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NIH Award from the National Institute on Drug Abuse

Mouse QTL and Human Association Study of Methamphetamine Sensitivity

  • Principal Investigator: Abraham Palmer, PhD, Assistant Professor, Department of Human Genetics
  • Start Date: June 1, 2009
  • Total Award Amount: $8,809

Public Health Relevance

We believe that differences in the acute response to stimulant drugs like amphetamine, methamphetamine and cocaine are important for determining the genetic risk for the development of drug abuse. Identification of these genes may be useful for developing new therapeutic strategies to treat or prevent drug abuse and addiction.

Project Description

We propose a multidisciplinary, translational genetic study to identify genes that influence sensitivity to the stimulant drugs methamphetamine and amphetamine in mice and humans. We will use mice to better define chromosomal regions (also called quantitative trait loci or QTL) that contain genes that influence sensitivity to the acute locomotor stimulant effects of methamphetamine.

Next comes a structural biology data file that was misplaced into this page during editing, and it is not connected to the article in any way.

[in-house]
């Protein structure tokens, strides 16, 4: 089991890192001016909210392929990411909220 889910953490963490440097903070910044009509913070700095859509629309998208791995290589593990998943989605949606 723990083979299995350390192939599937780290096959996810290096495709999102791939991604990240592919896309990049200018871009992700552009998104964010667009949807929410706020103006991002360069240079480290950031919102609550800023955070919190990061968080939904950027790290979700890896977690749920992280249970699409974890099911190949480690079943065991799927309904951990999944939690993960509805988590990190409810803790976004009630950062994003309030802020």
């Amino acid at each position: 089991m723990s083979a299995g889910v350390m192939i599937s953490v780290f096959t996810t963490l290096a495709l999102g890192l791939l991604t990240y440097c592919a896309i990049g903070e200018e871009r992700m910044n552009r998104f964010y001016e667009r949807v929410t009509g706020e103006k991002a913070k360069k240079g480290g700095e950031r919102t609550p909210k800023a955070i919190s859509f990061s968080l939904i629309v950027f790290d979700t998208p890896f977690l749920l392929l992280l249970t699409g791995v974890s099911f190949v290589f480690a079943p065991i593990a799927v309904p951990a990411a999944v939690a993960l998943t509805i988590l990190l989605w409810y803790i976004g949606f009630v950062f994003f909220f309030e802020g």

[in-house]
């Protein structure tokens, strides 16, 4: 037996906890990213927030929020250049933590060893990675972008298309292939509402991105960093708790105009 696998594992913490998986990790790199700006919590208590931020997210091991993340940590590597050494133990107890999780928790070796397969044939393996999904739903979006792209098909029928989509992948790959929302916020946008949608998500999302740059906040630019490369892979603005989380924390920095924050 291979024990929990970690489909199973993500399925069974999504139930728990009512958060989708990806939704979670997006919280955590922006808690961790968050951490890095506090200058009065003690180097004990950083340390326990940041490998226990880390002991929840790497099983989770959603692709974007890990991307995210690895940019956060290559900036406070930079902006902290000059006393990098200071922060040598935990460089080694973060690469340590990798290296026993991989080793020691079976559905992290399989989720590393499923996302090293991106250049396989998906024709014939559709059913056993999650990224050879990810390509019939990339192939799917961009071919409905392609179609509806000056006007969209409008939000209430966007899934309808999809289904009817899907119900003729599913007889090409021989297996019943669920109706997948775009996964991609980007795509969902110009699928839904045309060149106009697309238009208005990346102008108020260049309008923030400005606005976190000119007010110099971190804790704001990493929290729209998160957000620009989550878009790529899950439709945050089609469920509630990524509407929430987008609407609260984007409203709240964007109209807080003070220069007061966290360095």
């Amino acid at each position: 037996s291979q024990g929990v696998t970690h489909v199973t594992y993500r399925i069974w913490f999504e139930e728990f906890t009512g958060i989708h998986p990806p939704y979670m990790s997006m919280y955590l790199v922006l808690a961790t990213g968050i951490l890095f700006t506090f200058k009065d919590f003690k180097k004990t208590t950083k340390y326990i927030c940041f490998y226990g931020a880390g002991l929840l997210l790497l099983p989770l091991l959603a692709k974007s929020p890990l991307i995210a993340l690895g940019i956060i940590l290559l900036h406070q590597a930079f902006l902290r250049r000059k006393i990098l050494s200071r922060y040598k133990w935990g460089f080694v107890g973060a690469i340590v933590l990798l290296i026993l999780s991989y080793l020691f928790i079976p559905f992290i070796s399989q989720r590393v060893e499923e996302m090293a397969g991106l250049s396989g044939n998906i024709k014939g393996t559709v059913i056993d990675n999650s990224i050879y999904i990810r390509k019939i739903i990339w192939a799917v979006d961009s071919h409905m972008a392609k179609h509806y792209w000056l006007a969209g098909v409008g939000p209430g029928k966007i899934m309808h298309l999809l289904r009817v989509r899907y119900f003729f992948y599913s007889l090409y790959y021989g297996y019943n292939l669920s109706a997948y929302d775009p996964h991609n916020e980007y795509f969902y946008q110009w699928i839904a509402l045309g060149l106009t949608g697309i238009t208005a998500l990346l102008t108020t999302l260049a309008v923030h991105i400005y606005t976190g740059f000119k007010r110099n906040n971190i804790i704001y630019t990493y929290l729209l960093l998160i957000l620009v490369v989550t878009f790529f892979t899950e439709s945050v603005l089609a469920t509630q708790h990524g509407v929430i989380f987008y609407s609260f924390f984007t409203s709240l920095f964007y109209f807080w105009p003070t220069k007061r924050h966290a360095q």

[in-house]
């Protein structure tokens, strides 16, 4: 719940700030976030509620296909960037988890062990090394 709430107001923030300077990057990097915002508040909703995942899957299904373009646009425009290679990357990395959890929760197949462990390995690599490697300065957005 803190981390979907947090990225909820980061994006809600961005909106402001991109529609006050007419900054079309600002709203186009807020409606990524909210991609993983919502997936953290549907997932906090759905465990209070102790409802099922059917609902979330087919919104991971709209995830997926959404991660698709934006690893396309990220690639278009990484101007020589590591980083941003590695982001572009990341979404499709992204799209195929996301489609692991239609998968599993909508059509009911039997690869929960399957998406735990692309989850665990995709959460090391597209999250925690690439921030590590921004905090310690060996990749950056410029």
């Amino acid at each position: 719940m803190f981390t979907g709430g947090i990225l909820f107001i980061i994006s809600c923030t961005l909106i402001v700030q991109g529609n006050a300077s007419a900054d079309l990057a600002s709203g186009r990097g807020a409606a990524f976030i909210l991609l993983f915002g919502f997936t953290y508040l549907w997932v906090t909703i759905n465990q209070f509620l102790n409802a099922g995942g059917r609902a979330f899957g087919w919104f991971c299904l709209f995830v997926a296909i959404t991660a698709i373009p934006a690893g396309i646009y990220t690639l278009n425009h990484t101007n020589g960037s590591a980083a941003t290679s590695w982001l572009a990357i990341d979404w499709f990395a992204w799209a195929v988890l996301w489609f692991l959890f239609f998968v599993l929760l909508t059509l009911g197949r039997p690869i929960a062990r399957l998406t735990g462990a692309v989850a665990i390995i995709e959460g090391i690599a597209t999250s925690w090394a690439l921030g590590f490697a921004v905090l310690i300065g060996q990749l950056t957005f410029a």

This will be accomplished using two complimentary approaches: congenic strains, and advanced intercross lines. Using these techniques, we will be able to determine, with some precision, the location of genes that influence this trait. We will then use a variety of experimental and bioinformatic approaches to parse among the genes located in those regions, which will allow us to identify a small number of high probability candidate genes. We expect that this list of genes will include those responsible for differences in the response to methamphetamine in the mice.

We will then explore the effect of polymorphisms in these genes on the subjective response to amphetamine in a sample of carefully screened, healthy human volunteers. All volunteers will give informed consent prior to participation in the study. We will use a double-blind, within-subject design in which each subject receives each dose (placebo, 5,10 and 20 mg) of amphetamine once, in a randomized order, over the course of 4 sessions. During the sessions when drug or placebo has been administered, subjects will self-report their emotional and cognitive experiences, which are expected to include a subjective feeling of being under the influence of a drug, as well as varying degrees of euphoria and anxiety. We will also evaluate their performance on behavioral tasks, and record physiological data over the course of the sessions.

We will then examine the relationship between the response to amphetamine and polymorphisms in the genes selected in the mouse studies. We expect that some of the genes have polymorphisms that are associated with, and may cause, differences in the response to amphetamine among the human volunteers.

This award is funded under the American Recovery and Reinvestment Act of 2009, NIH Award number: 3R01DA021336-03S1

Abraham Palmer

Abraham Palmer, PhD,
Assistant Professor, Department of Human Genetics